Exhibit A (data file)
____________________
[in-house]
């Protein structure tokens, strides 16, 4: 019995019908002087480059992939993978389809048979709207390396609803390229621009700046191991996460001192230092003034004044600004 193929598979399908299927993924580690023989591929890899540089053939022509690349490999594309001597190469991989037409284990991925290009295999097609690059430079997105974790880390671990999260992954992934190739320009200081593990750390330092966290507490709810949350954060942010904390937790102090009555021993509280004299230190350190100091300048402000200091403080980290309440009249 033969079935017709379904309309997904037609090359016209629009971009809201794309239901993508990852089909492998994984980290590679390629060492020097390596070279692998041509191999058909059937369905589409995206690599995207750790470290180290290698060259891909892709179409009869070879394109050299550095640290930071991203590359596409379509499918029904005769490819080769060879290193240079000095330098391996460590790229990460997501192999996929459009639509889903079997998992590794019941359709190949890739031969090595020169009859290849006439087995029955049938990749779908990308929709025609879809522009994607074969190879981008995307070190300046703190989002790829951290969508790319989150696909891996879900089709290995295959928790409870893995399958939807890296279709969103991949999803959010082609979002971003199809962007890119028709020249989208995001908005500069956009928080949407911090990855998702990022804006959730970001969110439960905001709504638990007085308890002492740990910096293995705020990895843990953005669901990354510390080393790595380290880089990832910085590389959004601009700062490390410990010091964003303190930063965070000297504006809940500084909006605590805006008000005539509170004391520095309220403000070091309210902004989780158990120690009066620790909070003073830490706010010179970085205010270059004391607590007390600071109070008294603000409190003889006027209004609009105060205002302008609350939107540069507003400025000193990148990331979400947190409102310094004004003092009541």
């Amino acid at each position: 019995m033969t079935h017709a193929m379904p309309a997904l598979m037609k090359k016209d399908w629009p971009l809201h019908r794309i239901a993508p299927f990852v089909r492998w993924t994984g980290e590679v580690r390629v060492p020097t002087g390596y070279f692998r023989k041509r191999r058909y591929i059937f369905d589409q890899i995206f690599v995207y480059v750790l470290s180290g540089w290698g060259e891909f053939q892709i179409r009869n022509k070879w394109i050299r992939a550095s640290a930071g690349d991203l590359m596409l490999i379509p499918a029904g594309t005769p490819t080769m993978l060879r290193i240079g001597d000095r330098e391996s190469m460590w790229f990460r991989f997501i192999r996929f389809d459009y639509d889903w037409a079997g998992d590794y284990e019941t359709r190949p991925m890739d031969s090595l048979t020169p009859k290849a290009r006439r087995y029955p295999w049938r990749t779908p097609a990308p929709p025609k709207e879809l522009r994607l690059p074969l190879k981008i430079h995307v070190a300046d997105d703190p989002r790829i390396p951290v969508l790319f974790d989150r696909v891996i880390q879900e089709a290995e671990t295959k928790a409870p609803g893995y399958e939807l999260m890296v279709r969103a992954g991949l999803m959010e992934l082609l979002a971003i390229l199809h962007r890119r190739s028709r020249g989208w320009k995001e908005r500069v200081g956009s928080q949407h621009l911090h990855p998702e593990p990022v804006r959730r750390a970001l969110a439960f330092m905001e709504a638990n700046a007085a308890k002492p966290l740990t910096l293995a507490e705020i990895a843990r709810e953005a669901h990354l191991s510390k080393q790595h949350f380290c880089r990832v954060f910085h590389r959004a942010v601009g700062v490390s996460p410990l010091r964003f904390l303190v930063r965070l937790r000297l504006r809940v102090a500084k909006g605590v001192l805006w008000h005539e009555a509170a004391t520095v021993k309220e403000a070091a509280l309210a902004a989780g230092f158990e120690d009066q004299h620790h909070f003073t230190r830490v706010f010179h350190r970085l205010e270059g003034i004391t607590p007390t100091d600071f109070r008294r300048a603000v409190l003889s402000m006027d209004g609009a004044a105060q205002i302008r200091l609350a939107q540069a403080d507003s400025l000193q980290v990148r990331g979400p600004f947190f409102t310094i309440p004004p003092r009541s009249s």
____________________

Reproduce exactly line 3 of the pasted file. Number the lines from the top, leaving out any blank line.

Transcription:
């Amino acid at each position: 019995m033969t079935h017709a193929m379904p309309a997904l598979m037609k090359k016209d399908w629009p971009l809201h019908r794309i239901a993508p299927f990852v089909r492998w993924t994984g980290e590679v580690r390629v060492p020097t002087g390596y070279f692998r023989k041509r191999r058909y591929i059937f369905d589409q890899i995206f690599v995207y480059v750790l470290s180290g540089w290698g060259e891909f053939q892709i179409r009869n022509k070879w394109i050299r992939a550095s640290a930071g690349d991203l590359m596409l490999i379509p499918a029904g594309t005769p490819t080769m993978l060879r290193i240079g001597d000095r330098e391996s190469m460590w790229f990460r991989f997501i192999r996929f389809d459009y639509d889903w037409a079997g998992d590794y284990e019941t359709r190949p991925m890739d031969s090595l048979t020169p009859k290849a290009r006439r087995y029955p295999w049938r990749t779908p097609a990308p929709p025609k709207e879809l522009r994607l690059p074969l190879k981008i430079h995307v070190a300046d997105d703190p989002r790829i390396p951290v969508l790319f974790d989150r696909v891996i880390q879900e089709a290995e671990t295959k928790a409870p609803g893995y399958e939807l999260m890296v279709r969103a992954g991949l999803m959010e992934l082609l979002a971003i390229l199809h962007r890119r190739s028709r020249g989208w320009k995001e908005r500069v200081g956009s928080q949407h621009l911090h990855p998702e593990p990022v804006r959730r750390a970001l969110a439960f330092m905001e709504a638990n700046a007085a308890k002492p966290l740990t910096l293995a507490e705020i990895a843990r709810e953005a669901h990354l191991s510390k080393q790595h949350f380290c880089r990832v954060f910085h590389r959004a942010v601009g700062v490390s996460p410990l010091r964003f904390l303190v930063r965070l937790r000297l504006r809940v102090a500084k909006g605590v001192l805006w008000h005539e009555a509170a004391t520095v021993k309220e403000a070091a509280l309210a902004a989780g230092f158990e120690d009066q004299h620790h909070f003073t230190r830490v706010f010179h350190r970085l205010e270059g003034i004391t607590p007390t100091d600071f109070r008294r300048a603000v409190l003889s402000m006027d209004g609009a004044a105060q205002i302008r200091l609350a939107q540069a403080d507003s400025l000193q980290v990148r990331g979400p600004f947190f409102t310094i309440p004004p003092r009541s009249s």